Trib Tested: Bambooee towels
Claim: Made of organic bamboo, Bambooee, the paper-towel replacement, advances eco issues. Bambooee is fabricated from the world's fastest-growing plant, bamboo, that requires no fertilizers, pesticides or insecticides. Indeed, it is harvested using sustainable and green practices that allow the bamboo to continue to grow. Bambooe can be machine-washed and reused 25 times or more. One roll of Bambooee replaces 60 rolls of the average paper towels.
Cost: $12.99 for a roll
Where: Williams Sonoma, Whole Foods and www.Bambooee.com
I never thought I'd see the words “bamboo” and “towels” put together, but this is a product that actually lives up to its billing.
I used a single sheet to clean my stovetop, a pot, both bowls in my kitchen sink and the countertops, frequently rinsing it. It held up nicely.
I used other sheets for other chores around the house, and they took the abuse. They also held up surprisingly well in the washer, but it was a little strange to have to hang them on a line to dry out.
Since this was the first round, I don't know how well they'll hold up after being washed, but so far, so good. These sheets are much better than regular paper towels.
I like Bambooee towels but they do bamboozle me. They seem to do everything they say: They're absorbent. They clean well. You can wash and re-use them. For all those reasons, you could save some trees, I suppose, by using these towels.
But I use paper towels mostly because they are disposable. Some things like -- thank you so much, dog -- you just want to get rid of, towel and all. And when I don't, I use a rag and wash it.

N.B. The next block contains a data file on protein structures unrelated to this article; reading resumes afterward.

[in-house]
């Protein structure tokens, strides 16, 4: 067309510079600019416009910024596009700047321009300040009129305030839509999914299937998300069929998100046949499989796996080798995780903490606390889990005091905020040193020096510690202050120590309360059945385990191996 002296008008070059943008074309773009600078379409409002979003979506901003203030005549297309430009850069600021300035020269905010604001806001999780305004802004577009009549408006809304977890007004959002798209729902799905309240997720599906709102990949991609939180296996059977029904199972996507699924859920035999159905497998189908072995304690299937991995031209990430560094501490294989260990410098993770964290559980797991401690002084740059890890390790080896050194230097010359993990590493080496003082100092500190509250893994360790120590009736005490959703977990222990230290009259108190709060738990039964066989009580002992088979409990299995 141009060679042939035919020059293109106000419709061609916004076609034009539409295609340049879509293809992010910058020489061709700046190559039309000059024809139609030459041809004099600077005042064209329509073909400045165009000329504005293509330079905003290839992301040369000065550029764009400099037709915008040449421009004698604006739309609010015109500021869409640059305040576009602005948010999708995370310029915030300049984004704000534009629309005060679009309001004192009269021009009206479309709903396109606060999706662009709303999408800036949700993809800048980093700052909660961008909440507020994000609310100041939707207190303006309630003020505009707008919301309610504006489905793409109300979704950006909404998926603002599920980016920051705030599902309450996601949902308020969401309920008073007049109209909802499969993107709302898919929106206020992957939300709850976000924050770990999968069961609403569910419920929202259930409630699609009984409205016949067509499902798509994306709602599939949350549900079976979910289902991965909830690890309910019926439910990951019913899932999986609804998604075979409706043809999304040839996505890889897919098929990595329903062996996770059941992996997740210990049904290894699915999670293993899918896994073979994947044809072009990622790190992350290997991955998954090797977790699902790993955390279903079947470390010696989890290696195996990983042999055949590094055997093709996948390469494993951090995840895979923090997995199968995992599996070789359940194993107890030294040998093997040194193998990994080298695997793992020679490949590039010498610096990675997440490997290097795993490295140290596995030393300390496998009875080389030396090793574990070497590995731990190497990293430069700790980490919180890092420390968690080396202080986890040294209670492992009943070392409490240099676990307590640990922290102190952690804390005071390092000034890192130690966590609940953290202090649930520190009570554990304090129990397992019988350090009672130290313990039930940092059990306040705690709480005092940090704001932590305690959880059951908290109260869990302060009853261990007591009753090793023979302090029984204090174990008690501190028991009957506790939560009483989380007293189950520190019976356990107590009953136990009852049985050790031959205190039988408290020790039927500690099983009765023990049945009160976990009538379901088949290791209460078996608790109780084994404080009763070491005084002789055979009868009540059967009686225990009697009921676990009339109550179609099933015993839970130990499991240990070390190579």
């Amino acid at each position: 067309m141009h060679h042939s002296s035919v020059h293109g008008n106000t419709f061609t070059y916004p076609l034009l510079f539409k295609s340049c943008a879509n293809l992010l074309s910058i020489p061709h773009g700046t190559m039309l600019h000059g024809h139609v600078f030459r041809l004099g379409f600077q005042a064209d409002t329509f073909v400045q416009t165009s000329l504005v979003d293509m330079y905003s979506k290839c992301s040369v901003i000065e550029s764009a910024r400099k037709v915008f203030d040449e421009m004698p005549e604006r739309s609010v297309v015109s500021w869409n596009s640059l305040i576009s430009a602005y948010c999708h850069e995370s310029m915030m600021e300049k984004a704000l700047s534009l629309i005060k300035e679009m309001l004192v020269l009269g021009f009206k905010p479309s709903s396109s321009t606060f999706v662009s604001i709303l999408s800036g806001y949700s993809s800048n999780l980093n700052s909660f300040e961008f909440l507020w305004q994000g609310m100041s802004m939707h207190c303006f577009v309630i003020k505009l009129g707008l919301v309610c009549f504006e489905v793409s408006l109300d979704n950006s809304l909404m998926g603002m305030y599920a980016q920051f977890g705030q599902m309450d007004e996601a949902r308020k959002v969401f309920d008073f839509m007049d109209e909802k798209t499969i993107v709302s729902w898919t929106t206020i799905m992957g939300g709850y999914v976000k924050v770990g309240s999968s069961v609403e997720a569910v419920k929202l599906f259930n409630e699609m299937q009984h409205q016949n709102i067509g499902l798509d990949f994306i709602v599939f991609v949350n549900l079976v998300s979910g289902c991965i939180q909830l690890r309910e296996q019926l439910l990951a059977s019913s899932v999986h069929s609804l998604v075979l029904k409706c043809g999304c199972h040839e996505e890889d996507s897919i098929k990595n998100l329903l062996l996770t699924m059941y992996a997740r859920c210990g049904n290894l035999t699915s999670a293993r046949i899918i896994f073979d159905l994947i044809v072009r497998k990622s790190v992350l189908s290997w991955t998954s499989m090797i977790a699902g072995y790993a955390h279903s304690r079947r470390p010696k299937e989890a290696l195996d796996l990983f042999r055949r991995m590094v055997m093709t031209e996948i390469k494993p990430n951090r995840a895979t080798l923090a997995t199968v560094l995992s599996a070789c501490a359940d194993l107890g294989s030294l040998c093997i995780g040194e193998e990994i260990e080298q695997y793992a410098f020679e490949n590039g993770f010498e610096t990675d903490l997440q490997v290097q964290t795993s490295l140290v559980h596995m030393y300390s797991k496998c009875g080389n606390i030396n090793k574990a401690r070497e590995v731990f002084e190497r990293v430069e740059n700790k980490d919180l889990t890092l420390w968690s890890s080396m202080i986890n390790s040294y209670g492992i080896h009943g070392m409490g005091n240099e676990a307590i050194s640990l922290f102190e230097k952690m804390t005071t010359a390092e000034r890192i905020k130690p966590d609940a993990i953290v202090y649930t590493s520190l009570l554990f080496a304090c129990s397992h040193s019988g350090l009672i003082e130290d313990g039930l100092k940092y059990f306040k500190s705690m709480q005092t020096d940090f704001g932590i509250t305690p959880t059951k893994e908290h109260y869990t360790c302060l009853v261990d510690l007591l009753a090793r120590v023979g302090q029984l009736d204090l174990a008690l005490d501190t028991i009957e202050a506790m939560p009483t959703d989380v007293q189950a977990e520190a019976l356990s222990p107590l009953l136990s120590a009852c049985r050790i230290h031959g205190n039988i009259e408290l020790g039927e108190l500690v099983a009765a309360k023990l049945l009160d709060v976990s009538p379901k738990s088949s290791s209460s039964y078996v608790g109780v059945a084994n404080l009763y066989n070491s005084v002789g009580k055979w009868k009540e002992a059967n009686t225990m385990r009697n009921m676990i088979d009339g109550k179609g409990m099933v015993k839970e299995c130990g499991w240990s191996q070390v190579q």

So I haven't quite figured out how Bambooies fit into my cleaning repertoire.
Bambooee says it's stronger and more durable than a paper towel and when you open a roll, it's easy to see why. Instead of something, well, paper-y, a fresh sheet of Bambooee feels more like lightweight felt.
To test the more durable part, I decided to clean some windows. That might not sound like much of a challenge to you, but I live near a major highway and every surface facing the outdoors at my house gets filmed with a greasy, grimy residue. I used my favorite foaming window cleaner, and cleaned and shined four windows before the sheet of Bambooee became too dirty to reuse further. The sheets are machine washable, but just to see how much crud that sheet removed, I decided to hand-wash it.
A couple of minutes in a sink of warm, soapy water and the Bambooee was almost back to its original off-beige color, and the water in my sink was gray. That single sheet picked up a lot of grime without shreding like a conventional paper towel would have done. And it was dry on the line in about 2 hours, and that was inside at night. One drawback to Bambooee is that if you intend to reuse the sheets, you either have to let them sit until you have a load of them, or other cleaning rags, or you have to be willing to wash cleaner- or food waste-coated cloths with your clothes. If you already wash and reuse other cleaning clothes, you know the drill, but in this case you have to line dry them. But Bambooee left little to no lint behind, which is an advantage over many cleaning cloths.